May 23, 1618 was not a good day for Count von Martinitz. Neither was it for Count Slavata, nor for Councillor Fabricius. The three were assailed by an angry mob of the Bohemian Estates and thrown out of a window of Prague Castle. Miraculously, all three of them survived the fall of about 20 meters. European peace, however, did not survive. The Thirty Years’ War which resulted from the attempted lynching ranks high among the bloodiest conflicts in European history. This article will take examine how this relatively small act of violence could trigger such a long and intense war and what made this war different from others before and after. All the while, games about the Thirty Years’ War will be discussed.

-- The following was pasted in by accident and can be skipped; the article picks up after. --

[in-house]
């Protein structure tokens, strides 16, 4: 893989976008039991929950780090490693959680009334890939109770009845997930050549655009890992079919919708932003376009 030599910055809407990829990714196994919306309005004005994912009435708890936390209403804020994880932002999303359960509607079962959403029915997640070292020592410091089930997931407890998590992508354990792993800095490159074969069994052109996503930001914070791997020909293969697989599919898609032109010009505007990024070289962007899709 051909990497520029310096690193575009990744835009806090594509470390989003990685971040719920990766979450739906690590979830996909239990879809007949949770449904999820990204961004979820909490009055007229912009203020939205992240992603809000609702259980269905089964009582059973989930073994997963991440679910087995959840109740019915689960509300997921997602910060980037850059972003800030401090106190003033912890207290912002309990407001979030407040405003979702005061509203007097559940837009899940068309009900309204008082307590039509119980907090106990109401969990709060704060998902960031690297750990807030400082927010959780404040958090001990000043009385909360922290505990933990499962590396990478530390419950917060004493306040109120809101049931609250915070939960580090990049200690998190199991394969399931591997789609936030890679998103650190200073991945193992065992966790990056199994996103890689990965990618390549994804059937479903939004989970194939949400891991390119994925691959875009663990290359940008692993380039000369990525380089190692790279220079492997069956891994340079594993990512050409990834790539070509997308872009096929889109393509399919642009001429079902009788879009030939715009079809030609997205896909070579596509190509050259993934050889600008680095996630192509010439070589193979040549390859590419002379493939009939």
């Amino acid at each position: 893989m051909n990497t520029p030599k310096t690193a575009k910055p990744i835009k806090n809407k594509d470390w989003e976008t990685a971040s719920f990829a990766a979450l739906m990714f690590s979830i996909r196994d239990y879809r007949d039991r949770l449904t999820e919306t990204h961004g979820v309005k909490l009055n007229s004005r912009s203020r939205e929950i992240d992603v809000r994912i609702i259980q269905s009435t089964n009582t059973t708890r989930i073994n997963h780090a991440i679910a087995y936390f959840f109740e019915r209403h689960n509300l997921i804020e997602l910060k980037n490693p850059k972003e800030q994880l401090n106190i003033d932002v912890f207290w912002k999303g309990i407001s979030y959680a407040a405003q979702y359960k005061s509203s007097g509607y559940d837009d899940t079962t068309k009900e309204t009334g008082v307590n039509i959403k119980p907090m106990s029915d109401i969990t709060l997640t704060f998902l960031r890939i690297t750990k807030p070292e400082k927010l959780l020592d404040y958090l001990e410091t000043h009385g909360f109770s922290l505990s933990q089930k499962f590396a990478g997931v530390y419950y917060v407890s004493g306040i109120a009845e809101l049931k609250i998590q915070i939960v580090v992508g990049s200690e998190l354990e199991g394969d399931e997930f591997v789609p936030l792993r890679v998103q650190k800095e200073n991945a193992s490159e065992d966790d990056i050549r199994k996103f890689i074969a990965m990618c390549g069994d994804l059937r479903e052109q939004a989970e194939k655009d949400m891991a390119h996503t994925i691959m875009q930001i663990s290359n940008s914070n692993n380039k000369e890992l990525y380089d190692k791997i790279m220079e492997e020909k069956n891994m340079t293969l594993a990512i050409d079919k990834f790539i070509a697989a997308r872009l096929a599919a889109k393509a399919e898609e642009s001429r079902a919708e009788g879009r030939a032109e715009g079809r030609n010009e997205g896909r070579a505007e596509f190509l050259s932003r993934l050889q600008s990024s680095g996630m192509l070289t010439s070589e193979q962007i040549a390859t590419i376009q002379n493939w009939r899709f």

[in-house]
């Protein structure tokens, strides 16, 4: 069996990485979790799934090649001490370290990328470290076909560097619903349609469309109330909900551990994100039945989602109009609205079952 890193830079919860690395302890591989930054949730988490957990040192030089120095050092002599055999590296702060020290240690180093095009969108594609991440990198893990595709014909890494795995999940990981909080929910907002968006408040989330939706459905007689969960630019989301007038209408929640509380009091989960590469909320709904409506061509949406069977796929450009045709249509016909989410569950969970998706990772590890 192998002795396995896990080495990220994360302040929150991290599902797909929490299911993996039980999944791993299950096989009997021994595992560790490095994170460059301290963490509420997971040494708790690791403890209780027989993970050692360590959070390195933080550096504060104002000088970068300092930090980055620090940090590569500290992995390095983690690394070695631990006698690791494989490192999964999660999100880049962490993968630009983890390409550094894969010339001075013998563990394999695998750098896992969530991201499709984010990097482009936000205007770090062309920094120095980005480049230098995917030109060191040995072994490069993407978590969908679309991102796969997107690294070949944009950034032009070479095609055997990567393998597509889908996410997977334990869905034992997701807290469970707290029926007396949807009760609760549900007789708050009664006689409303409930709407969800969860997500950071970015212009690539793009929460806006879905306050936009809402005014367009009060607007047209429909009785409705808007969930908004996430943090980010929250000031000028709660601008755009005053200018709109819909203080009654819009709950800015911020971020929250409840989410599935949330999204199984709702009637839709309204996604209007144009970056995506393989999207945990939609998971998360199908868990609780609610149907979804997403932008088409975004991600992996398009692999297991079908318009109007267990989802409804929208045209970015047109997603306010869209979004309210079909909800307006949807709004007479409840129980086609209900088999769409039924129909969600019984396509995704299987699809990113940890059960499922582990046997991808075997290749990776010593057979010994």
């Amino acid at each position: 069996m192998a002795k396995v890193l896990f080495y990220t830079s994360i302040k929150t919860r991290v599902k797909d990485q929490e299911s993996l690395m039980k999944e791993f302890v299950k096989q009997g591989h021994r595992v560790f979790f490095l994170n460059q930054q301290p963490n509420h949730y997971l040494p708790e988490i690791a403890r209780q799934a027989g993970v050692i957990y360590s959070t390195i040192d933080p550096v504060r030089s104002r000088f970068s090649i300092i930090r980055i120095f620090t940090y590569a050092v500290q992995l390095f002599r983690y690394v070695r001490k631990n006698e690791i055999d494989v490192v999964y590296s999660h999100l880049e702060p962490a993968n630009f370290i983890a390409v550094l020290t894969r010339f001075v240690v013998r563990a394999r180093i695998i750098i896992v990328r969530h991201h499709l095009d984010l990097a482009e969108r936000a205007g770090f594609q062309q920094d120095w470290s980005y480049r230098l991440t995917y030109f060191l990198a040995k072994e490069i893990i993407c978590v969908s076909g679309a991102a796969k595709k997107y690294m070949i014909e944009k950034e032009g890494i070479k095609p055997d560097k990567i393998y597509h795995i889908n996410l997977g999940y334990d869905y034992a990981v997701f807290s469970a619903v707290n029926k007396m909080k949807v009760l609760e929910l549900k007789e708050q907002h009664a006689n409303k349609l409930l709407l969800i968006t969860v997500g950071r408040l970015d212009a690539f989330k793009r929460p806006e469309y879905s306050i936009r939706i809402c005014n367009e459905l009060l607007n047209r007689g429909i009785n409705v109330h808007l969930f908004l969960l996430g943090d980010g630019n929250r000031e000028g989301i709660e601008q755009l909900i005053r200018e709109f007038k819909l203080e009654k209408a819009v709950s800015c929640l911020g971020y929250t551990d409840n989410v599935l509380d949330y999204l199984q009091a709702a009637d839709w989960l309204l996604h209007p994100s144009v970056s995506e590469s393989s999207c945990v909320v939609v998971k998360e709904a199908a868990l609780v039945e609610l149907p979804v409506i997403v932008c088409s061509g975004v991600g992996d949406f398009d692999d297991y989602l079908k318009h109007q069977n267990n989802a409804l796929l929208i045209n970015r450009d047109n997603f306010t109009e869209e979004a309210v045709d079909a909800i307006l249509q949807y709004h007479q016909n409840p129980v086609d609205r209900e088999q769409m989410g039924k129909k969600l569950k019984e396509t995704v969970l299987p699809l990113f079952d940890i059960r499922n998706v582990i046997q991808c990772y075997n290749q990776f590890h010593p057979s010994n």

130 years ago, the German Empire was ruled by three emperors (kaisers) in quick succession. The old emperor, William I, died at age 91. His son Frederick (III) was already suffering from laryngeal cancer and died after only 99 days as emperor. He was succeeded by his son William (II), the best-known German emperor who would continue to rule until monarchy was abolished in Germany at the end of World War I. The three men stand for three distinctly different visions for their country. Let’s look at each of them in turn – William I, Frederick III, and William II.